Federal courts have federal-question jurisdiction in civil lawsuits that arise under the U.S. Constitution, federal laws, or treaties with other countries. Generally, this means that the lawsuit involves a cause of action created under federal law, like a violation of federal anti-discrimination laws. A lawsuit based on a violation of constitutional rights would also invoke a federal courts federal-question jurisdiction. In deciding such cases, the federal court would apply relevant federal law.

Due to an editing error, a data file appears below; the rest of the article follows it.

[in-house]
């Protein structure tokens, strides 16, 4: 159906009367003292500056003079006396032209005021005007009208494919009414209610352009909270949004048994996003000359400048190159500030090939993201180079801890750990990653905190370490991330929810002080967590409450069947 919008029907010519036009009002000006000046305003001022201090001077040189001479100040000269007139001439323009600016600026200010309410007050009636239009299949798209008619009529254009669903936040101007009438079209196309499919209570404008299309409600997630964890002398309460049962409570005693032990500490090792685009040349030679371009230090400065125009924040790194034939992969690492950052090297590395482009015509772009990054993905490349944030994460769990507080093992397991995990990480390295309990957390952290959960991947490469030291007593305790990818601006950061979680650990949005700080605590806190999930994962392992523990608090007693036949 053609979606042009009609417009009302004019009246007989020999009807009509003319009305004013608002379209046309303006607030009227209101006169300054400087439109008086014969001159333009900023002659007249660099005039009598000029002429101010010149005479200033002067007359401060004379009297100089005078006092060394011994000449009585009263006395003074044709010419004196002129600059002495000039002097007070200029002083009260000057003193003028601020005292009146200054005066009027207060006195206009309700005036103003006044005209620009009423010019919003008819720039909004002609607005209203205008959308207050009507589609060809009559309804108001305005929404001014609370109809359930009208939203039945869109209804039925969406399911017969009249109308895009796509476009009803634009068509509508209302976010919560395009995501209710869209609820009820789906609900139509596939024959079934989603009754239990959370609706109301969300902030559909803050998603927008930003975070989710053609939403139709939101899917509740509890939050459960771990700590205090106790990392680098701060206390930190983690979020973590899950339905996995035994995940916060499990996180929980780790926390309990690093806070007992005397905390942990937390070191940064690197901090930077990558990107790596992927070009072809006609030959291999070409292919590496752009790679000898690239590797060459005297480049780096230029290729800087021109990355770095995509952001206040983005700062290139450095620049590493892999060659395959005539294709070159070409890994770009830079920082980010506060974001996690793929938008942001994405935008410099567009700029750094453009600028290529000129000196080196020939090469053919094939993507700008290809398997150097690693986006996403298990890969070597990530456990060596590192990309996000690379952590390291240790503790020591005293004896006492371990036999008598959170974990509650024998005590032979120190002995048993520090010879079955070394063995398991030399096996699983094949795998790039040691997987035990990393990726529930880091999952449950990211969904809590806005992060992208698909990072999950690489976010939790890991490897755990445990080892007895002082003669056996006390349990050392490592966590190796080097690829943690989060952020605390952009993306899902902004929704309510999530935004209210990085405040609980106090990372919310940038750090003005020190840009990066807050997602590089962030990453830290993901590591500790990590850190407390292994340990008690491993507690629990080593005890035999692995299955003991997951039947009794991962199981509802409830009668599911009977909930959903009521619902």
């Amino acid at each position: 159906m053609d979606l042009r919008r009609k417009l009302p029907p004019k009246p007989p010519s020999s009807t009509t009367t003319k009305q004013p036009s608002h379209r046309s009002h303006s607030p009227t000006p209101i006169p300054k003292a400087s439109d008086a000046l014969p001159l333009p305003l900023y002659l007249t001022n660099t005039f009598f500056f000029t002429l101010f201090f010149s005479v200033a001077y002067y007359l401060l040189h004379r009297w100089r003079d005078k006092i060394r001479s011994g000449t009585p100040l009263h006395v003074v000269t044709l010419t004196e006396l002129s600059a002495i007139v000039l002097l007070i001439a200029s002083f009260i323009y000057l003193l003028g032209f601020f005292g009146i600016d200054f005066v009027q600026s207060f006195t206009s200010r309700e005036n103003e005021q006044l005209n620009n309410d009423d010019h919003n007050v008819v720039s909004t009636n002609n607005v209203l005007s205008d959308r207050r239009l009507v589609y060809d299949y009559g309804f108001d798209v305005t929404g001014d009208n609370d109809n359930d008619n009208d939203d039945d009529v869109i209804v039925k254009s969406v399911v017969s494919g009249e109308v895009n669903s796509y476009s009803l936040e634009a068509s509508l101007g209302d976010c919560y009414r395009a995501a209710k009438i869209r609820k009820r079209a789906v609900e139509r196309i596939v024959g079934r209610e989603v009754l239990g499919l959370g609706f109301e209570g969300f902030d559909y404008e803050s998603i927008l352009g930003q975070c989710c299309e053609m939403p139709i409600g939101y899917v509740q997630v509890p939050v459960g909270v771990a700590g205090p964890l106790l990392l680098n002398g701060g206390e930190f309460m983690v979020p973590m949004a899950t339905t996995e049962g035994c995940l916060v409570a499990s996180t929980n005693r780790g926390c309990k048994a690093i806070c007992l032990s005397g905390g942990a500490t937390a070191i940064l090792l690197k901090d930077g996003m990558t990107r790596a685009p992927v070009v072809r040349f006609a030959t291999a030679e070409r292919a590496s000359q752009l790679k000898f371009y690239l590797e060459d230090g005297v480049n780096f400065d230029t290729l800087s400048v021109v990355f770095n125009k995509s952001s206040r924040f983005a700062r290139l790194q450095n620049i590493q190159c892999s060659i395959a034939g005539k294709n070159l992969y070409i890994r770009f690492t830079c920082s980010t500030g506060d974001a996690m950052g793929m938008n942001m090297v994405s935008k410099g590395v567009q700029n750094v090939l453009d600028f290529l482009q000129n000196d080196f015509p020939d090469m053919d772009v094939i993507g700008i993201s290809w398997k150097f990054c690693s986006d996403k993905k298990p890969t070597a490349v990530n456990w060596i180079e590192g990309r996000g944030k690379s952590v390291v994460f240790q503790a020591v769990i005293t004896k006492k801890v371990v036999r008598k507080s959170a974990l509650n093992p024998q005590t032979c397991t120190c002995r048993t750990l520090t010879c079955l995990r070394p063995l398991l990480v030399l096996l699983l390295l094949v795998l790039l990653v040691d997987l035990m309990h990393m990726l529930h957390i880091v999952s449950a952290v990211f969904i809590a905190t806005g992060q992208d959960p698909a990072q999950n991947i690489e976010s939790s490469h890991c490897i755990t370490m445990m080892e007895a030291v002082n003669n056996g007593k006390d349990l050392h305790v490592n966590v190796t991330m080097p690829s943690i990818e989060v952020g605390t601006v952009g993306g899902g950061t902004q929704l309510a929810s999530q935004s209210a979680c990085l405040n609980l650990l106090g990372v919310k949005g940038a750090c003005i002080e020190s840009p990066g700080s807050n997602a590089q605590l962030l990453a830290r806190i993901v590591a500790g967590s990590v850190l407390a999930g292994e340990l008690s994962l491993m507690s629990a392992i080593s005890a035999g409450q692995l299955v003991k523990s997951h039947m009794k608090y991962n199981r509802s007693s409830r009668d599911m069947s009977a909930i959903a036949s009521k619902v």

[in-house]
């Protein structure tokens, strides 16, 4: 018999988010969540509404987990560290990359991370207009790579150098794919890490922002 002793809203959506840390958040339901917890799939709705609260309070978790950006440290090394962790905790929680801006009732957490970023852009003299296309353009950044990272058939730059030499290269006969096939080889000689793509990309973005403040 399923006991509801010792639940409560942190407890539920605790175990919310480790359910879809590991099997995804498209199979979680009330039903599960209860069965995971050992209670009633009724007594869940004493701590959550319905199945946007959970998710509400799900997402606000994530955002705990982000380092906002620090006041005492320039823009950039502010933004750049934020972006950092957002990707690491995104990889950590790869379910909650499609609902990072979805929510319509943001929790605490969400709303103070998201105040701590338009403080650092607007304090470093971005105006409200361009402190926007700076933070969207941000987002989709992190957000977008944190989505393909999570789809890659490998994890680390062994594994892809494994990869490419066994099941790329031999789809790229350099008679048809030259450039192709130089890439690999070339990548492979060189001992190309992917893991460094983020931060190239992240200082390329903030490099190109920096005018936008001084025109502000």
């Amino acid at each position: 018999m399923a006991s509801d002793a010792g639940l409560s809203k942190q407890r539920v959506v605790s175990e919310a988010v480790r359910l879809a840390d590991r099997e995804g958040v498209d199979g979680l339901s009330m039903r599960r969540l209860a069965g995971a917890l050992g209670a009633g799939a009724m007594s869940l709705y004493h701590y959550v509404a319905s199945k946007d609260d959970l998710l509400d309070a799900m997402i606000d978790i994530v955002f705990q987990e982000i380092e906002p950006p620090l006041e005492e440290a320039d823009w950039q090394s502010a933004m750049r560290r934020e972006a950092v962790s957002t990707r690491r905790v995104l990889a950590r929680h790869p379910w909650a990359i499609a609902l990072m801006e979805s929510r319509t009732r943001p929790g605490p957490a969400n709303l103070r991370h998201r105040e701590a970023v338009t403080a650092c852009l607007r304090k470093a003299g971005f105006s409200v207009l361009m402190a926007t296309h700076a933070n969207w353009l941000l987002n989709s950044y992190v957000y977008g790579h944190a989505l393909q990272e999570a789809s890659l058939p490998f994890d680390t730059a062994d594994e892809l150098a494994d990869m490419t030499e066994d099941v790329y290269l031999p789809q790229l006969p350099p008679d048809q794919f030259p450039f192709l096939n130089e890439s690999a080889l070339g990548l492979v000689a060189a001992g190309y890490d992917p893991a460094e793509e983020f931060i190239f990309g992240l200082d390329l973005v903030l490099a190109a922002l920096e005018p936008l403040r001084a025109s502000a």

2. Diversity Jurisdiction Under 28 U.S.C. § 1332
If a federal court doesnt have federal-question jurisdiction, then it might still have diversity jurisdiction. Federal courts have diversity jurisdiction in civil cases where the amount in controversy is greater than $75,000 if there is whats known as complete diversity of citizenship between the plaintiffs and defendants in the case.